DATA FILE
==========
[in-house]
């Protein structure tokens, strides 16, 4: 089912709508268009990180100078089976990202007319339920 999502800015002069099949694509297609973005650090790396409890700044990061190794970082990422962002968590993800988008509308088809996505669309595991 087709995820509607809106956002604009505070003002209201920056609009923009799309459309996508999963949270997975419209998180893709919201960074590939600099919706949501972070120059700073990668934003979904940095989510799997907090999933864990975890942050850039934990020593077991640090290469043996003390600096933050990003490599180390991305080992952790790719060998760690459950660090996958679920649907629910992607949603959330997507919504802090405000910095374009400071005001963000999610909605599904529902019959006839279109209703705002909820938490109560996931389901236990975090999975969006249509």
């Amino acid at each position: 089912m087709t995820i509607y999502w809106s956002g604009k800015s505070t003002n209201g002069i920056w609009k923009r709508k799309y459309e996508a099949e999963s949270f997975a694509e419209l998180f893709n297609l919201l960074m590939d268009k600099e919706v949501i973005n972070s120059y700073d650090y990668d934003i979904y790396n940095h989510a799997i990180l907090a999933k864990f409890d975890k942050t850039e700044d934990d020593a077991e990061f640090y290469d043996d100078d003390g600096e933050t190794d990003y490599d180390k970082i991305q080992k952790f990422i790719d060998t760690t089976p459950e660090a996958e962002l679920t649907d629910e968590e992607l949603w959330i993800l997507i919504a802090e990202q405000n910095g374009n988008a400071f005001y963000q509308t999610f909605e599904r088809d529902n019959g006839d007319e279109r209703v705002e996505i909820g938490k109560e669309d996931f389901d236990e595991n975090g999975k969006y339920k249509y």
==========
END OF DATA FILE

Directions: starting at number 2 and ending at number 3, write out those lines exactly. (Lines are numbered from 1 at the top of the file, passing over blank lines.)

């Protein structure tokens, strides 16, 4: 089912709508268009990180100078089976990202007319339920 999502800015002069099949694509297609973005650090790396409890700044990061190794970082990422962002968590993800988008509308088809996505669309595991 087709995820509607809106956002604009505070003002209201920056609009923009799309459309996508999963949270997975419209998180893709919201960074590939600099919706949501972070120059700073990668934003979904940095989510799997907090999933864990975890942050850039934990020593077991640090290469043996003390600096933050990003490599180390991305080992952790790719060998760690459950660090996958679920649907629910992607949603959330997507919504802090405000910095374009400071005001963000999610909605599904529902019959006839279109209703705002909820938490109560996931389901236990975090999975969006249509």
């Amino acid at each position: 089912m087709t995820i509607y999502w809106s956002g604009k800015s505070t003002n209201g002069i920056w609009k923009r709508k799309y459309e996508a099949e999963s949270f997975a694509e419209l998180f893709n297609l919201l960074m590939d268009k600099e919706v949501i973005n972070s120059y700073d650090y990668d934003i979904y790396n940095h989510a799997i990180l907090a999933k864990f409890d975890k942050t850039e700044d934990d020593a077991e990061f640090y290469d043996d100078d003390g600096e933050t190794d990003y490599d180390k970082i991305q080992k952790f990422i790719d060998t760690t089976p459950e660090a996958e962002l679920t649907d629910e968590e992607l949603w959330i993800l997507i919504a802090e990202q405000n910095g374009n988008a400071f005001y963000q509308t999610f909605e599904r088809d529902n019959g006839d007319e279109r209703v705002e996505i909820g938490k109560e669309d996931f389901d236990e595991n975090g999975k969006y339920k249509y």